If You Liked TREMORS, Then GRABBERS Is Just What You Need!
Nov 14, 2013
Every now and then, a film comes along that requires me to pen my four favorite words ever: “I like monster movies.” No, that doesn’t mean I like ALL monster movies, but, because I’m usually fascinated by them nonetheless, I feel inclined to let my readers know in advance that this probably won’t be the most impartial opinion you’re likely to read today. I try to be as fair to those who might stumble across my words as I am to the films I watch, so there … I’ve done my part … and now I’d like to share my opinion of GRABBERS.
(NOTE: The following review will contain minor spoilers necessary solely for the discussion of plot and/or characters. If you’re the kind of reader who prefers a review entirely spoiler-free, then I’d encourage you to skip down to the last three paragraphs for my final assessment. If, however, you’re accepting of a few modest hints at ‘things to come,’ then read on …)
Tiny little Erin Island doesn’t have much going for it. It’s quiet. It’s quaint. Folks who live there survive mostly on the sea by fishing and/or supporting the local fishing industry. Otherwise, all they have to do is drink and get drunk. Local drunkard and police officer Ciaran O’Shea (played with terrific small-town flair by Richard Coyle) gets a new recruit – the straight-laced Lisa Nolan (an entirely cherubic Ruth Bradley) – for a short stint, but their training week goes from bad to worse when the idyllic setting is suddenly invaded by some small critters from space who’ve set their sights on ingesting the villagers. Still, there’ll be time for a drink at the pub, no?
In short, GRABBERS is a delight.
For those of you like me who love monsters, there’s plenty to be excited about. GRABBERS is in the same vein as a previous sci-fi/horror/comedy: 1990’s TREMORS introduced audiences to one butt-ugly group of giant, subterranean worms with a hankering for human flesh, and GRABBERS picks up that appetite but substitutes the underground for the undersea for part of its run-time (a pleasing 94 minutes). The primary difference is that these aliens apparently come in stages – small hatchlings that act and behave like sightless rapid cats versus their monstrously large egg-laying momma. Both the little and big want their share of the local color, and they’ll stop at nothing to fill their bellies.
There’s just one other problem: they can’t digest those with a pretty significant blood-alcohol level.
Of course, this prompts our local men (and women) in blue to propose the most uncharacteristic solution: get everyone drunk! Once that plot point is well established, Kevin Lehane’s script is well on the way to serving up some of the best horror laughs of the last decade (so far as this critic is concerned), and Jon Wright directs a terrific group of players who are all in on the laughs. Coyle is particularly strong as the lead here – he’s also weighed down with some other emotional baggage that only adds to his development – and Russell Tovey as the local marine ecologist Dr. Adam Smith manages to squeeze in some welcome comic relief at even the most inopportune moments. Local lush Paddy Barrett as played by Lalor Roddy is a comic genius who mumbles and stumbles along for the ride. But the real find here is Ms. Bradley – her Lisa Nolan is a star-making performance, one that ought to see her finding success beyond this picture in spades. This is the kind of thing Julia Roberts used to do when one could bank on her for success, and I wouldn’t be surprised to see more from Ms. Bradley in the future.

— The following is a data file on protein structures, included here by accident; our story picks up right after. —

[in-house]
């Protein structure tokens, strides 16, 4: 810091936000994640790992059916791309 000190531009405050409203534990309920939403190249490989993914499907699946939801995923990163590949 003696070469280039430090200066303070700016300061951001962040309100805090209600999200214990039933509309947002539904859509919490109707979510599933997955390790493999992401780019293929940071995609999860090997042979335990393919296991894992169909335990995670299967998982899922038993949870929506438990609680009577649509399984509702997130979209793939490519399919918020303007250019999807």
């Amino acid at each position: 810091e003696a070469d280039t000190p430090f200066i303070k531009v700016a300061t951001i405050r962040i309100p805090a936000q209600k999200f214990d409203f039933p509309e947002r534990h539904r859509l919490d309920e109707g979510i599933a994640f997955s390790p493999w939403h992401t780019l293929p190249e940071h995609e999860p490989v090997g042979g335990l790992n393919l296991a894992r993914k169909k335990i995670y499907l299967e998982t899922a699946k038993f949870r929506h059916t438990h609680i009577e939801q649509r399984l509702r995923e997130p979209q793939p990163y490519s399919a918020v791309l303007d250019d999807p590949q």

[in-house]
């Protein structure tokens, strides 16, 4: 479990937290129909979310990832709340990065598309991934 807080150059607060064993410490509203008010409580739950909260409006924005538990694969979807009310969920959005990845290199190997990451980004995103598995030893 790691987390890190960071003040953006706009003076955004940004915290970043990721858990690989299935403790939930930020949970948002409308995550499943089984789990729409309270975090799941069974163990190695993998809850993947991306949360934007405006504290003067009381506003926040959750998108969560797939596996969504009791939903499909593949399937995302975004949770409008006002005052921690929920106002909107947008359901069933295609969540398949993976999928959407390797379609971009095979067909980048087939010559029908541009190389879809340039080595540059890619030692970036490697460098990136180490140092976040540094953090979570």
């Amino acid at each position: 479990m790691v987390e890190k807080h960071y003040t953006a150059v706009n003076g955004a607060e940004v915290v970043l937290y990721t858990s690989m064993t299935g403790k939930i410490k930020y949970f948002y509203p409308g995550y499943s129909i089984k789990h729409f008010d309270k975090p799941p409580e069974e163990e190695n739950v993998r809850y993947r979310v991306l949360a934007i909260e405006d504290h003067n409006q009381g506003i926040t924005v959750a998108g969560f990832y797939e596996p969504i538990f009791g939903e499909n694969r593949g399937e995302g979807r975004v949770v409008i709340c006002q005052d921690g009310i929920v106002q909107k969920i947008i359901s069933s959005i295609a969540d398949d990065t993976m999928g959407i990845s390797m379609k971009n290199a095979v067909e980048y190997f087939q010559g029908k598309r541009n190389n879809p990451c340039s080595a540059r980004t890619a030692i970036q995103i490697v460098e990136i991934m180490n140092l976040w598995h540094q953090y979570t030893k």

Also, I’d be remiss if I didn’t point out that GRABBERS played as an Official Selection to the 2012 Sundance Film Festival. The picture was also nominated for the 2013 Golden Fleece Award; Bradley won the ‘Best Actress Award’ at the 2013 Irish Film and Television Awards while the film was also nominated for Best Picture, Best Script Film, and Best Supporting Actress; director Jon Wright won the ‘Audience Award’ and the ‘Titra Film Award’ at the 2012 Neuchatel International Fantasy Film Festival (the picture only scored a nomination as Best Fantasy Film); and the film won the ‘Audience Award’ at the 2012 Strasbourg International Film Festival. Yes, it’s all that good … and it even left an opening for a sequel.
GRABBERS (2012) is produced by Forward Films, High Treason Productions, the Irish Film Board, Nvizible, and Samson Films. DVD distribution is being handled through MPI Media Group for IFC Midnight. As for the technical specifications, the film looks and sounds impressive, though I’ll admit I struggled with the thick Irish accents in the early scenes of the flick (thankfully, there’s an English subtitling track for folks just like me!). Its special features are slim – there’s a 15-minute behind-the-scenes short and the theatrical trailer – and this is the kind of production I seriously could’ve spent all day with if the folks behind it had ponied ‘em up. Sadly, they didn’t, but it is what it is.
HIGHLY RECOMMENDED. Yes, yes, and yes! Because I love monster movies, I’m highly predisposed to giving GRABBERS as enthusiastic a thumbs-up as you’re likely to see anywhere on the web … but is that so wrong? There’s just enough mirth, murder, and mayhem to make this one a keeper – it’s done in the same vein as the unappreciated TREMORS (1990) but with an even more wicked sense of humor, a greater sense of ambiguity, and an assortment of local color that’ll have you rolling in the aisles if you love ‘em as much as I did. Pop some popcorn. Turn out the lights. Bundle up on the couch. Get scared silly by the weirdest monster you’ll see this year, and you might want to toss a few back (“drinks”) to join in the merriment!
In the interests of fairness, I’m pleased to disclose that the fine folks at MPI Media Group provided me with a DVD copy of GRABBERS by request for the expressed purposes of completing this review.